The poor working-class of London are angry. And rightly so, following last week’s tower block blaze that killed more than the 7/7 attacks on the city. Their fury is something from which Theresa May cannot escape. Indeed, it makes the prospect of a second general election this year all the more likely.
We stand with the working-class of the north Kensington area; the immigrants, the refugees, the people of colour. The people whom the local authorities deemed nothing more than a blot on the lush landscape of the wealthy on whose turf they were allocated social housing, with not a sprinkler system in sight. We stand with those who were incarcerated in Grenfell Tower, with its recent refurbishment job done on the cheap and that so furiously fanned the flames.
Yet if there is one ‘positive’ to be had — it is the power of social media. Back in the day, London’s Hyde Park was famous for its Speakers’ Corner sessions on a Sunday. Whereby anyone could hold court, as long as he had a box of some sort to stand upon and the police found speeches lawful. Today, anyone with a smartphone and a social media account has a soapbox to go.
Thus from this side of the world, as the nation gears up for the latest episode of the Real Sharifs of Lahore: Wealth and Assets Uncut — the aftermath of the Grenfell tragedy offers us a little hope. The black British (male) protestor who called out the BBC for acting as the mouthpiece of the corrupt Tory government. He gives us hope. Another black British gentleman who says what the mainstream does not want said: that this would never have been allowed to happen to blonde-haired and blue-eyed children. He gives us hope, too. That this was all filmed on mobile phones before going viral, this gives us immense hope.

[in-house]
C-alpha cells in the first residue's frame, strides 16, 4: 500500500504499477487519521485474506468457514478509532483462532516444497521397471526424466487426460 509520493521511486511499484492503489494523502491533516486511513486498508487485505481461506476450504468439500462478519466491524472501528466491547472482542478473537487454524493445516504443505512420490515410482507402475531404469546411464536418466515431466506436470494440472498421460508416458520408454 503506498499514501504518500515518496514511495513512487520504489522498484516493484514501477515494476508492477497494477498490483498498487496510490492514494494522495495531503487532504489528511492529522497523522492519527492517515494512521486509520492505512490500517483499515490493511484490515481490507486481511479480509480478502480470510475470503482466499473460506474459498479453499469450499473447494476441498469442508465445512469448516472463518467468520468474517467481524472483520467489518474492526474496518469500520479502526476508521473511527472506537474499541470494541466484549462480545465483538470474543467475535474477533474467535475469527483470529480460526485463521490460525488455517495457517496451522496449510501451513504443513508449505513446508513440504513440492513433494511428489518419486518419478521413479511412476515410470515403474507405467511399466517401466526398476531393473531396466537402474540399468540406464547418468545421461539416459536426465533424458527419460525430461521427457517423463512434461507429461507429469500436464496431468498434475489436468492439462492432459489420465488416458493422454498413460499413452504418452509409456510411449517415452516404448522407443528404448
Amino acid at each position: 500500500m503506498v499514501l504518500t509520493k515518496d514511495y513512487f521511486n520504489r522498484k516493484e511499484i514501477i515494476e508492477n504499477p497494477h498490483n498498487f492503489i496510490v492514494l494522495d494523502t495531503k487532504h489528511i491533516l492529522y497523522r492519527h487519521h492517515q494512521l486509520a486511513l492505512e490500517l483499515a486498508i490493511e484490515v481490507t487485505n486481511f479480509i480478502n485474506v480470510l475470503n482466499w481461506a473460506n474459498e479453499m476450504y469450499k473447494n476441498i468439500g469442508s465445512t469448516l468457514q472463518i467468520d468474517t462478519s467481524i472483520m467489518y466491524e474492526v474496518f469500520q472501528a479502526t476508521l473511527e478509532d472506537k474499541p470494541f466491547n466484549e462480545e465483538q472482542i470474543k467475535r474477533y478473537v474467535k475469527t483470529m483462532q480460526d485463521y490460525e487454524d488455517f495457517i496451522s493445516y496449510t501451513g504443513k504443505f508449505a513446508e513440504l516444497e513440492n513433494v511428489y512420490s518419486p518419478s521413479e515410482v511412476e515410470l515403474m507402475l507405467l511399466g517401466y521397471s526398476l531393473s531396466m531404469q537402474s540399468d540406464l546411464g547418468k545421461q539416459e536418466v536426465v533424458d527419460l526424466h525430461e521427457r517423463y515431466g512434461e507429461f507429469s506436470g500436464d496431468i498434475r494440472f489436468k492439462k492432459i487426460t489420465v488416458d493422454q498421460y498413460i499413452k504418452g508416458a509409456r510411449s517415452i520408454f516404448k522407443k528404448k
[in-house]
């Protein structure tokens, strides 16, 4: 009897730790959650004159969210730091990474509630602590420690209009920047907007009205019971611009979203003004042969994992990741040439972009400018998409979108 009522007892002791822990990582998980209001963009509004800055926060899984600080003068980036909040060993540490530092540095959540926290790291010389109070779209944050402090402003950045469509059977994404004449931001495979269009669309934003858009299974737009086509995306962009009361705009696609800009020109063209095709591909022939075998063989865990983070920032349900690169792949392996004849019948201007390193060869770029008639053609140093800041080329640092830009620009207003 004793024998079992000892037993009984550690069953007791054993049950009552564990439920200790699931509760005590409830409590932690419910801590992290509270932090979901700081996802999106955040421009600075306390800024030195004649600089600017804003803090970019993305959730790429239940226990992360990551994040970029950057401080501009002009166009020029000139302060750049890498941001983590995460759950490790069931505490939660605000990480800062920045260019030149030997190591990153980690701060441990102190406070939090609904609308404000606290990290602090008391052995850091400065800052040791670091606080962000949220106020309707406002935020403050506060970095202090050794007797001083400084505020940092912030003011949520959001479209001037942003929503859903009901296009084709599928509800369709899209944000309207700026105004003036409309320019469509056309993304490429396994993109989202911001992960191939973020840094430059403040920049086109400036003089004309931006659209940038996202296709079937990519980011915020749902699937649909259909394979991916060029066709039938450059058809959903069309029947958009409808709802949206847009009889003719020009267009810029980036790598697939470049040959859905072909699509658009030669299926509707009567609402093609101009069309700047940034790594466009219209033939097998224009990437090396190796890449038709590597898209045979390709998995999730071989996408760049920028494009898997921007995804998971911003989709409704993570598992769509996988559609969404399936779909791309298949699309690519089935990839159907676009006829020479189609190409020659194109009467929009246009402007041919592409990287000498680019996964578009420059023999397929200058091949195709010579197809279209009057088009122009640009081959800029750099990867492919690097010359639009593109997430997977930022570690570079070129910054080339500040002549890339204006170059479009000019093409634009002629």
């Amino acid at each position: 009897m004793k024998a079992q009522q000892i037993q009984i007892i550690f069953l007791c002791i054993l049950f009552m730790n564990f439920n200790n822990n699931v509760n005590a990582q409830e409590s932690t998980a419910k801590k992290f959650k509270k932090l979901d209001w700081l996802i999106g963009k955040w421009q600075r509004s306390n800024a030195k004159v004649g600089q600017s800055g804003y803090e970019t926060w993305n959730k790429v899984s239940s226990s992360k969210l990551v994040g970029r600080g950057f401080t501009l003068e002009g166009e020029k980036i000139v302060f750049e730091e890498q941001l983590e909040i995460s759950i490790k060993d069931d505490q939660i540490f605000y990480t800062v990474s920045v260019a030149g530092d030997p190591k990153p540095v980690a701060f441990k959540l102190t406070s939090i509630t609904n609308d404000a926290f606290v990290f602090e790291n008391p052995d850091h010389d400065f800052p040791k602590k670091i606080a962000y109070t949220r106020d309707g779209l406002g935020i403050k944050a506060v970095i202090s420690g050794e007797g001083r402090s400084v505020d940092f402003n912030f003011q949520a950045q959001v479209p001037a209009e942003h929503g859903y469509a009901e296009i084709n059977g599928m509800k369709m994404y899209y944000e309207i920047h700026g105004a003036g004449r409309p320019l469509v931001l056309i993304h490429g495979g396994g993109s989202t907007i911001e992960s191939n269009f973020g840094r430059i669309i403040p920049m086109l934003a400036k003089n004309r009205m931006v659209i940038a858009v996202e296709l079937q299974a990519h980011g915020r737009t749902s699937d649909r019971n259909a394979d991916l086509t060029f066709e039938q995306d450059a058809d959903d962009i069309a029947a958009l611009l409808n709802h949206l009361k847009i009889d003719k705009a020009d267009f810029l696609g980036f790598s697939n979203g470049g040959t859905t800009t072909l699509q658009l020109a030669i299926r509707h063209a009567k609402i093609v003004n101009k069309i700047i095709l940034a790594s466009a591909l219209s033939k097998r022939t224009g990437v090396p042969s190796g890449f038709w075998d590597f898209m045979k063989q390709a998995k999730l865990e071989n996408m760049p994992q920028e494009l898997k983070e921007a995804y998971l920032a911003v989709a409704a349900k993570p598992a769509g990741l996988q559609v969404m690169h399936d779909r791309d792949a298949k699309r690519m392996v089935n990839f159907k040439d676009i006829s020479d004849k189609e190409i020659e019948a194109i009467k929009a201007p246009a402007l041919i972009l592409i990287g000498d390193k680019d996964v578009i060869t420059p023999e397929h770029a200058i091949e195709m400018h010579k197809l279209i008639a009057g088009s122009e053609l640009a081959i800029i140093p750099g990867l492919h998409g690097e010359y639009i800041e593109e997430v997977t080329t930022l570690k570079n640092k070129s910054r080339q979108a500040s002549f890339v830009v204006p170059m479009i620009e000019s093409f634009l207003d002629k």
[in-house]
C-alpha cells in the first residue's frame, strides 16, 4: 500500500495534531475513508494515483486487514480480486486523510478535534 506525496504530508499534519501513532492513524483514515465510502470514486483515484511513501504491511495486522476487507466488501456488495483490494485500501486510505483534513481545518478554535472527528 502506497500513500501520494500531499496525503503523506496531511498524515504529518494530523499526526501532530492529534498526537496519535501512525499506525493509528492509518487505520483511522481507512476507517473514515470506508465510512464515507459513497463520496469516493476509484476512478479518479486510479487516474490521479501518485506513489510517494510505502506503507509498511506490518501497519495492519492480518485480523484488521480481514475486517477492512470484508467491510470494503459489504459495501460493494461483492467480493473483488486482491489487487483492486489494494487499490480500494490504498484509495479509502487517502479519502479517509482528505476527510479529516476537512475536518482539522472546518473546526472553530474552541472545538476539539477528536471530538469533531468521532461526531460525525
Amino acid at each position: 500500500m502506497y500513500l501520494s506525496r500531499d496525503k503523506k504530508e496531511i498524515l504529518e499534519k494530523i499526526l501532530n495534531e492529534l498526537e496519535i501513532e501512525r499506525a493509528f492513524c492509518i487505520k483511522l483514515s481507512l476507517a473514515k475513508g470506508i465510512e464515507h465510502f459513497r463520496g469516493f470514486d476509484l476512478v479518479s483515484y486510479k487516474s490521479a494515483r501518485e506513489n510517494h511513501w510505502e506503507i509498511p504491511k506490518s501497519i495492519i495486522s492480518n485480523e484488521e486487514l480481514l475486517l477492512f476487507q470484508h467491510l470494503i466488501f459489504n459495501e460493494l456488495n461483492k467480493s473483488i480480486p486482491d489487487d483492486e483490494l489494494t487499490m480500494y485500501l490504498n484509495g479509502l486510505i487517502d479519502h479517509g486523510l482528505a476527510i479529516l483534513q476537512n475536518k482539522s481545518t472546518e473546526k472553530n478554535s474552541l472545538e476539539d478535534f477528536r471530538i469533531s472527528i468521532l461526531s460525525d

For we understand that there are lessons here for Pakistan and its citizenry, for sure. How many more Joseph Colonies do we need? How many more brutal targeted assassinations of Shias, Ahmadis? How many more death sentences are going to be handed out for ‘blasphemous’ content shared on social media? Yet it would be all too easy to blame the citizenry for not doing more to use social media to hold the state apparatus to account. But Pakistan is a country where such cyber excursions can get you ‘disappeared’, or worse.
But let us imagine for just one moment — however short-lived — the immense power that social media affords to ordinary folk to shame and shame again a national government. And for that regime — admittedly due to the culmination of recent political upheaval of its own making — to have nowhere to hide.
We, at this paper, have no qualms calling out what we find to be false pretensions of British democracy. Yet in this instance, facts are facts. The citizenry of that nation have non-state controlled access (or as much as can be guaranteed in today’s climate) to social media. Meaning that the latter becomes a tool — when in the hands of the people — to be feared by the state. In Pakistan, social media is policed by not just the security but also the political establishment, thereby effectively turning it into a tool of state oppression.
We know which picture we prefer. *